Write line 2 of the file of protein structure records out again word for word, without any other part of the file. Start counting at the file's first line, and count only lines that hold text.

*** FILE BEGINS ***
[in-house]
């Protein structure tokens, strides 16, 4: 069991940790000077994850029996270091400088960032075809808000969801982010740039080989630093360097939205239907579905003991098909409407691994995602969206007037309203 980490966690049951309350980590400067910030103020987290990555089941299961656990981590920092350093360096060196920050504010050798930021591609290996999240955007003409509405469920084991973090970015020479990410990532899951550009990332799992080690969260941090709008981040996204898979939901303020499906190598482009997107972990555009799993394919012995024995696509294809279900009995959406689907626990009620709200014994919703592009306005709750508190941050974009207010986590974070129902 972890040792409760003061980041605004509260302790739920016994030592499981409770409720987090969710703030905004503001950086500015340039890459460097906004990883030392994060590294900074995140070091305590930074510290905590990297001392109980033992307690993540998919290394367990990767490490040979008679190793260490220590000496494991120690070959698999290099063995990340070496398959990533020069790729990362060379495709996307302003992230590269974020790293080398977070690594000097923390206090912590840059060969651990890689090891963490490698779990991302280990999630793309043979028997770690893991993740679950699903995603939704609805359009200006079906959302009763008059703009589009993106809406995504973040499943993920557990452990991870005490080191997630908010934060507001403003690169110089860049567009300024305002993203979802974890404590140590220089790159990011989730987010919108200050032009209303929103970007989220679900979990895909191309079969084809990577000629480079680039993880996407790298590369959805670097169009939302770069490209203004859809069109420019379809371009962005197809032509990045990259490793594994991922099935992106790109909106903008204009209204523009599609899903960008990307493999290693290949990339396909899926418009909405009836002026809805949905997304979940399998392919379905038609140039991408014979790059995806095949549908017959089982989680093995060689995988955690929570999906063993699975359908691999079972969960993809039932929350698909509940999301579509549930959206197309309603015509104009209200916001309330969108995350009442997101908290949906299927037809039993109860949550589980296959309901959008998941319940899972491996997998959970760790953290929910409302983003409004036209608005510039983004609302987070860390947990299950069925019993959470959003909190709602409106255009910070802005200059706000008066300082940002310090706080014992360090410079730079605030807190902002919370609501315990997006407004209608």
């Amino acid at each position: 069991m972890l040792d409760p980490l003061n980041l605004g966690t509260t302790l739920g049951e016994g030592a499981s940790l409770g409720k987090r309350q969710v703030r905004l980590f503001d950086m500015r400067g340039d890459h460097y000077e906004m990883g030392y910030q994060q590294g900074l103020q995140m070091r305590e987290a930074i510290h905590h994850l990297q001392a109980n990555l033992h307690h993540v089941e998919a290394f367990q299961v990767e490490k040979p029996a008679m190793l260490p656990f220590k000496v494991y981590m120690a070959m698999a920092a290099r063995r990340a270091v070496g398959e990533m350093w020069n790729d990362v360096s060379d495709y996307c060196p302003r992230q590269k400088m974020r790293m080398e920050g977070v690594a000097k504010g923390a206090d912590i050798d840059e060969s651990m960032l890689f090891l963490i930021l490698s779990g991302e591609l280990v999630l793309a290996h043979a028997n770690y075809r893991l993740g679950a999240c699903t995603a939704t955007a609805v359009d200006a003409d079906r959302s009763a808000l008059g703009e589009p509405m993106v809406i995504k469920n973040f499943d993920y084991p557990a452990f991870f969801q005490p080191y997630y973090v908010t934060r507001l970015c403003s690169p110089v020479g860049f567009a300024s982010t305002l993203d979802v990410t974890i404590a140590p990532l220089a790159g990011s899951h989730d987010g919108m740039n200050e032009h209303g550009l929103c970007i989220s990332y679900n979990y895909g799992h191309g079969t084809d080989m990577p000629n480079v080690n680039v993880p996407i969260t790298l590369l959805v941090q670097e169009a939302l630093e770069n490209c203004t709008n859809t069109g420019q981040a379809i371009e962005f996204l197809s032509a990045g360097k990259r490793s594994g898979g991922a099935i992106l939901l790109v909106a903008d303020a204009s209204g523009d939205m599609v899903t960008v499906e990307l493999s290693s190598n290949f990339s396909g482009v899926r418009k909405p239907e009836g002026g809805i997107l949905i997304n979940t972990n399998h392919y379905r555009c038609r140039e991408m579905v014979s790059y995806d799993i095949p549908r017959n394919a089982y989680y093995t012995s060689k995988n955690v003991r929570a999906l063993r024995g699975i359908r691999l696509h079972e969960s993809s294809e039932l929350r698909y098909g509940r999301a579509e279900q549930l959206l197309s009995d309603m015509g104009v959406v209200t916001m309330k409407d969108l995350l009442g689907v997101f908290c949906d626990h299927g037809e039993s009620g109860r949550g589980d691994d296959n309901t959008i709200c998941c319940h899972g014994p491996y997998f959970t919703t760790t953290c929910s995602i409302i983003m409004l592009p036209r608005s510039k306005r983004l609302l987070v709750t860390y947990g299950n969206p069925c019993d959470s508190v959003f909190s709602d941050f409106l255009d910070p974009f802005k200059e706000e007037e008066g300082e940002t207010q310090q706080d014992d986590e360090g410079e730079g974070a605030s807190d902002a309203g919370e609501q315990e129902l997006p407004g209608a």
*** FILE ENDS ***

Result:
């Protein structure tokens, strides 16, 4: 069991940790000077994850029996270091400088960032075809808000969801982010740039080989630093360097939205239907579905003991098909409407691994995602969206007037309203 980490966690049951309350980590400067910030103020987290990555089941299961656990981590920092350093360096060196920050504010050798930021591609290996999240955007003409509405469920084991973090970015020479990410990532899951550009990332799992080690969260941090709008981040996204898979939901303020499906190598482009997107972990555009799993394919012995024995696509294809279900009995959406689907626990009620709200014994919703592009306005709750508190941050974009207010986590974070129902 972890040792409760003061980041605004509260302790739920016994030592499981409770409720987090969710703030905004503001950086500015340039890459460097906004990883030392994060590294900074995140070091305590930074510290905590990297001392109980033992307690993540998919290394367990990767490490040979008679190793260490220590000496494991120690070959698999290099063995990340070496398959990533020069790729990362060379495709996307302003992230590269974020790293080398977070690594000097923390206090912590840059060969651990890689090891963490490698779990991302280990999630793309043979028997770690893991993740679950699903995603939704609805359009200006079906959302009763008059703009589009993106809406995504973040499943993920557990452990991870005490080191997630908010934060507001403003690169110089860049567009300024305002993203979802974890404590140590220089790159990011989730987010919108200050032009209303929103970007989220679900979990895909191309079969084809990577000629480079680039993880996407790298590369959805670097169009939302770069490209203004859809069109420019379809371009962005197809032509990045990259490793594994991922099935992106790109909106903008204009209204523009599609899903960008990307493999290693290949990339396909899926418009909405009836002026809805949905997304979940399998392919379905038609140039991408014979790059995806095949549908017959089982989680093995060689995988955690929570999906063993699975359908691999079972969960993809039932929350698909509940999301579509549930959206197309309603015509104009209200916001309330969108995350009442997101908290949906299927037809039993109860949550589980296959309901959008998941319940899972491996997998959970760790953290929910409302983003409004036209608005510039983004609302987070860390947990299950069925019993959470959003909190709602409106255009910070802005200059706000008066300082940002310090706080014992360090410079730079605030807190902002919370609501315990997006407004209608």